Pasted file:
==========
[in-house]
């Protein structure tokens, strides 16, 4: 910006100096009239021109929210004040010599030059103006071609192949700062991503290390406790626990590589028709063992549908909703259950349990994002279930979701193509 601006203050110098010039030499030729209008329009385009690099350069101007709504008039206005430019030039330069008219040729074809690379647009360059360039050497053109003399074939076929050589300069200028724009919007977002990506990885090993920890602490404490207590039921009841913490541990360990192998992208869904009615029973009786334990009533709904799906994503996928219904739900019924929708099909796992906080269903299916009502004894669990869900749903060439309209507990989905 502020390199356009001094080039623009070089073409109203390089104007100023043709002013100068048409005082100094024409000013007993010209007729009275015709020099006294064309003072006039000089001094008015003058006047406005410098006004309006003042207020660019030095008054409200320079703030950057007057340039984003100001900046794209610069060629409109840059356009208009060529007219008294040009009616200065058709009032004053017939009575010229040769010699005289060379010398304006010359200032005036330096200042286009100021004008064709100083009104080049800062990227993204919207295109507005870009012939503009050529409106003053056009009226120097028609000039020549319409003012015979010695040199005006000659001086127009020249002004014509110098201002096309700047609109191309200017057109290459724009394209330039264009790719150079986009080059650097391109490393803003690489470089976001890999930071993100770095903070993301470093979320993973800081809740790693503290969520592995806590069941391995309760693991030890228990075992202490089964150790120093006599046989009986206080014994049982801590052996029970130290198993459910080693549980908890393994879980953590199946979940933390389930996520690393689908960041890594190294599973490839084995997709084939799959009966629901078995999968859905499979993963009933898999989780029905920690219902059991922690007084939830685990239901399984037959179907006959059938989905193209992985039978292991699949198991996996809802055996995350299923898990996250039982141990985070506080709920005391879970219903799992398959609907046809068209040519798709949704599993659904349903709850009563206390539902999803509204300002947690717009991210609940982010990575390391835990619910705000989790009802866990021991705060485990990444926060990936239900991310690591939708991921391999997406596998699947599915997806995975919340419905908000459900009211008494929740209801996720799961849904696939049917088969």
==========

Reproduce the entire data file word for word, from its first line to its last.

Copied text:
[in-house]
């Protein structure tokens, strides 16, 4: 910006100096009239021109929210004040010599030059103006071609192949700062991503290390406790626990590589028709063992549908909703259950349990994002279930979701193509 601006203050110098010039030499030729209008329009385009690099350069101007709504008039206005430019030039330069008219040729074809690379647009360059360039050497053109003399074939076929050589300069200028724009919007977002990506990885090993920890602490404490207590039921009841913490541990360990192998992208869904009615029973009786334990009533709904799906994503996928219904739900019924929708099909796992906080269903299916009502004894669990869900749903060439309209507990989905 502020390199356009001094080039623009070089073409109203390089104007100023043709002013100068048409005082100094024409000013007993010209007729009275015709020099006294064309003072006039000089001094008015003058006047406005410098006004309006003042207020660019030095008054409200320079703030950057007057340039984003100001900046794209610069060629409109840059356009208009060529007219008294040009009616200065058709009032004053017939009575010229040769010699005289060379010398304006010359200032005036330096200042286009100021004008064709100083009104080049800062990227993204919207295109507005870009012939503009050529409106003053056009009226120097028609000039020549319409003012015979010695040199005006000659001086127009020249002004014509110098201002096309700047609109191309200017057109290459724009394209330039264009790719150079986009080059650097391109490393803003690489470089976001890999930071993100770095903070993301470093979320993973800081809740790693503290969520592995806590069941391995309760693991030890228990075992202490089964150790120093006599046989009986206080014994049982801590052996029970130290198993459910080693549980908890393994879980953590199946979940933390389930996520690393689908960041890594190294599973490839084995997709084939799959009966629901078995999968859905499979993963009933898999989780029905920690219902059991922690007084939830685990239901399984037959179907006959059938989905193209992985039978292991699949198991996996809802055996995350299923898990996250039982141990985070506080709920005391879970219903799992398959609907046809068209040519798709949704599993659904349903709850009563206390539902999803509204300002947690717009991210609940982010990575390391835990619910705000989790009802866990021991705060485990990444926060990936239900991310690591939708991921391999997406596998699947599915997806995975919340419905908000459900009211008494929740209801996720799961849904696939049917088969």